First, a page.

At the beginning of last month, the Overture Center gave visitors a wonderful opportunity to experience Latino art and culture in a close and interactive way by hosting the 9th Annual Latino Art Fair. The night was a warm celebration of Latino artistry and identity while giving the community an opportunity to buy directly from artists and get acquainted with artists in the area.
One of the artists whose work you could have perused and purchased is named Nilvio Alexander Punguil Bravo, or, Alex, as he goes by. Punguil Bravo was born in Esmeraldas and raised in Guayaquil, Ecuador, and has been in Madison for 21 years. Although he has been developing his artistic touch his whole life, Madison is where he has spent most of his time as an artist. After moving from Ecuador to Ohio at just 17 years old, and then to Madison a year later, Punguil Bravo was in a whole new environment at a very early stage in his life. What would be an intimidating situation for most was made more manageable by diving into the arts.
“I don’t like the word impossible,” Punguil Bravo told Madison365, recalling his initial experiences in Madison. “When people tell me, ‘No,’ I do the opposite. I will show you that I can do it. It took me a while to navigate the system here. I understand the different cultures, food, language, and ideologies of people in this nation compared to Ecuador, so navigating that system took me a while. I was unaware of that invisible part, but art and music helped me navigate that system.”
While Punguil Bravo initially was met with hesitation regarding his goals and aspirations, his own drive allowed him to push past barriers and naysayers alike. Punguil Bravo is currently pursuing his Ph.D. in Civil Society and Community Research, a program in the School of Human Ecology at UW-Madison. The field of study is fitting as community is a large aspect of what has defined his artistic journey in Madison so far, connecting with other artists and building bridges with others. Punguil Bravo spoke to how important finding community was for settling into Madison, and how important it is for people from a diversity of backgrounds to be supported and to put themselves out there as well.
“I appreciate Oscar Mireles and Mark Fraire for their work in community arts initiatives. Something beautiful is when you have somebody in power that represents who you are; it allows people who don’t have that power to come together,” said Punguil Bravo, who mentioned being inspired by the growth of opportunity and visibility for diverse people and communities in the arts and other areas.
“Put yourself out there because we live here in this community, and we are creating a stronger one. We not only represent diversity in many aspects but the economic growth of this nation, as well,” he adds. “Economic growth, community, diversity, and the intellectual part, too, where we start seeing more diverse people in the classroom of academia.”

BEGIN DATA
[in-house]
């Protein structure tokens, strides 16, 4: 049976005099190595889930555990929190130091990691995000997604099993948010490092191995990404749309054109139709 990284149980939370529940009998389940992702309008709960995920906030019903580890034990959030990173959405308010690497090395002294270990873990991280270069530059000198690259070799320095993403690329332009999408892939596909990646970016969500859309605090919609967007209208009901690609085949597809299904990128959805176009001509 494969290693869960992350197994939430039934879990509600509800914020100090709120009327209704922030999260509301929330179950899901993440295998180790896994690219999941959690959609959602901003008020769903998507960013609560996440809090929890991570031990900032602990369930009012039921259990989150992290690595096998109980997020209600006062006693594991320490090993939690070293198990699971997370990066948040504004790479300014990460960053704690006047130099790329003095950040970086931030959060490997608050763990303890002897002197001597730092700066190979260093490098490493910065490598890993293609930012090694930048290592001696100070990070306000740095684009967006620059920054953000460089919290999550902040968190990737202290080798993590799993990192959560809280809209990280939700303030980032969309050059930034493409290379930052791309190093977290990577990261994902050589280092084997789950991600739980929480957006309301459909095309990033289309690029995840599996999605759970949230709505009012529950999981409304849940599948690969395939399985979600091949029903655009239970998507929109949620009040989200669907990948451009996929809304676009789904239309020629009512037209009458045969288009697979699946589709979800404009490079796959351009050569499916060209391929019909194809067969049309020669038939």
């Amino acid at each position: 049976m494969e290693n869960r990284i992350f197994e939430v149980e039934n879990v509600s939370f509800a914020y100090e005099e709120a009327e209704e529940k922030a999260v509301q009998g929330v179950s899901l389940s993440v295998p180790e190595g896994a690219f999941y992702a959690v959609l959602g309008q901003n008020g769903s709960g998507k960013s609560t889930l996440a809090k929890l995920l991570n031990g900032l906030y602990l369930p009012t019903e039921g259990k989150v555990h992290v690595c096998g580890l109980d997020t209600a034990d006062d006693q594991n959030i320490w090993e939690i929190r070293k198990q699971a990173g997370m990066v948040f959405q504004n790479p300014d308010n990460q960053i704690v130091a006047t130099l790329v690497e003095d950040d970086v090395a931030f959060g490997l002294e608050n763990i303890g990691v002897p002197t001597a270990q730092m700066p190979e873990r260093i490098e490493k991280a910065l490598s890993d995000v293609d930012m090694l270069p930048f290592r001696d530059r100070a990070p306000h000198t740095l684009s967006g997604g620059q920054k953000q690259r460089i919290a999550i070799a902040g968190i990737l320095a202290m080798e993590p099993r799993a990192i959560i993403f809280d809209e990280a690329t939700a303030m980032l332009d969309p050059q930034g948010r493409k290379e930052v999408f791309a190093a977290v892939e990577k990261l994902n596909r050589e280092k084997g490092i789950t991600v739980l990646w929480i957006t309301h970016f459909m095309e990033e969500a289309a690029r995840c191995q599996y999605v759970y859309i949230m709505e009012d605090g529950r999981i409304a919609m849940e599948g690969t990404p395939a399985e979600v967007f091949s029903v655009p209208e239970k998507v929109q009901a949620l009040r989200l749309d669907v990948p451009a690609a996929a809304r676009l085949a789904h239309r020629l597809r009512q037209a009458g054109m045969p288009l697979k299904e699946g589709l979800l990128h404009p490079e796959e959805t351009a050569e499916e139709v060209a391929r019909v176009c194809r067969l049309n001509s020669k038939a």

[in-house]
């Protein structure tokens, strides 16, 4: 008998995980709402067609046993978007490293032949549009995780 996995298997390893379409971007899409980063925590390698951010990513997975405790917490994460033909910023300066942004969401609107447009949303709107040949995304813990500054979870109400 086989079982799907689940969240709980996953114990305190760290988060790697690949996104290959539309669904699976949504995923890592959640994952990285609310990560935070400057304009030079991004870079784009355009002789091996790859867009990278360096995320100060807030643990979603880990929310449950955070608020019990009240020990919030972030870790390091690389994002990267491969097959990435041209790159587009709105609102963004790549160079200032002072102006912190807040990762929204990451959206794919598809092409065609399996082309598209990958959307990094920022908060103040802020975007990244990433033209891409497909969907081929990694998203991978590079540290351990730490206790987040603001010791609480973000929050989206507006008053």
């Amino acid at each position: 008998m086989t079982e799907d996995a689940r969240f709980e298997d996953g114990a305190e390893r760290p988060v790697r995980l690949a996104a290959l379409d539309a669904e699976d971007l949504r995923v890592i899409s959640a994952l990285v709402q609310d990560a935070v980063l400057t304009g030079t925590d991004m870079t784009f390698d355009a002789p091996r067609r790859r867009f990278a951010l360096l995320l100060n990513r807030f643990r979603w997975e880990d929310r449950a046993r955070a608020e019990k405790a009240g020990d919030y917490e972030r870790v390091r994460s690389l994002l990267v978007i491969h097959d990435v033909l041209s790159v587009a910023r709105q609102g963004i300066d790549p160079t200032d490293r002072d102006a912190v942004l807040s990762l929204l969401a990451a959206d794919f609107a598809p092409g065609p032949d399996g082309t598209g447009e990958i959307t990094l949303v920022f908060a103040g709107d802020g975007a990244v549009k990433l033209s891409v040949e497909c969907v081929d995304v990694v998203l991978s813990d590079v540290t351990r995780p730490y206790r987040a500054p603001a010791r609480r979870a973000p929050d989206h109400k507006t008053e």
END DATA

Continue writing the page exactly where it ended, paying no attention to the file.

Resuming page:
This message was aptly put on display by the Latino Art Fair where a celebration of Latino art and culture was made to share with anyone intrigued in the community. However, connecting the art, culture, and the community goes even further than that for Punguil Bravo, who spoke of recently getting involved in a UW residency program, Whoopensocker, where theater is used as a medium to facilitate emotional and social skills along with creative writing skills. Punguil Bravo was joyous over the opportunity to work with kids in both a bilingual and artistic aspect, and recalled some of the nurturing around his own inclinations towards creativity growing up. A foundation of creative expression, putting yourself out there, and creating community carry throughout Punguil Bravo’s approach to being an artist, scholar, and human being.
“Art has been a way to survive,” Punguil Bravo said. “I did not have any goal in mind, but it helped me to create a community. I love organizing something. For instance, organizing a cooking event where friends and new people can become friends, come together, and get to know each other. Put people together at the same table and create a new family.”
While art acted as a gateway to community, the action of creating itself is something that was clearly intimately connected with Punguil Bravo’s own personal experiences and emotions. As such, it was not until 2010 when he sold his first painting and recognized how far his passion for creating could go. However, Punguil Bravo spoke to how inspiration and the approach to starting a piece of art often can’t be forced.
“The way that I do art can come in many forms,” said Punguil Bravo. “Most of them come in dreams, even nightmares. I also write incomprehensible stuff and ask myself, what happened to me? My paintings are 100% who I am. They are my babies. It’s my energy, myself, and who I am. I don’t let it go to waste. It’s connected with something that’s going on in my head and my feelings.”
The intention of creating can often be a frustrating process, but for Punguil Bravo, the process is itself often a release. The compulsion to use the creative drive inside can even lead down interesting paths as Punguil Bravo has also done paintings with wine, beer, and honey, one he does not recommend. In his journey so far, challenging interpretation has played a large part in both his approach to art, and his approach to life goals, and Pungil Bravo suggests everyone do the same.
“Regarding art, don’t give up on what your dreams are. Fight for them, and don’t let people tell you, ‘No, you’re not capable.’ I had that a lot,” Punguil Bravo said in closing, encouraging people to keep pushing in the face of adversity.
“I’m doing a Ph.D. now. Who would have thought that? I knew I would do it somehow because I had that in mind; I must fight for it. If you need to swim against the waves, well … do it.”
To get in contact with Punguil Bravo and see some of his works, check out his Facebook page here.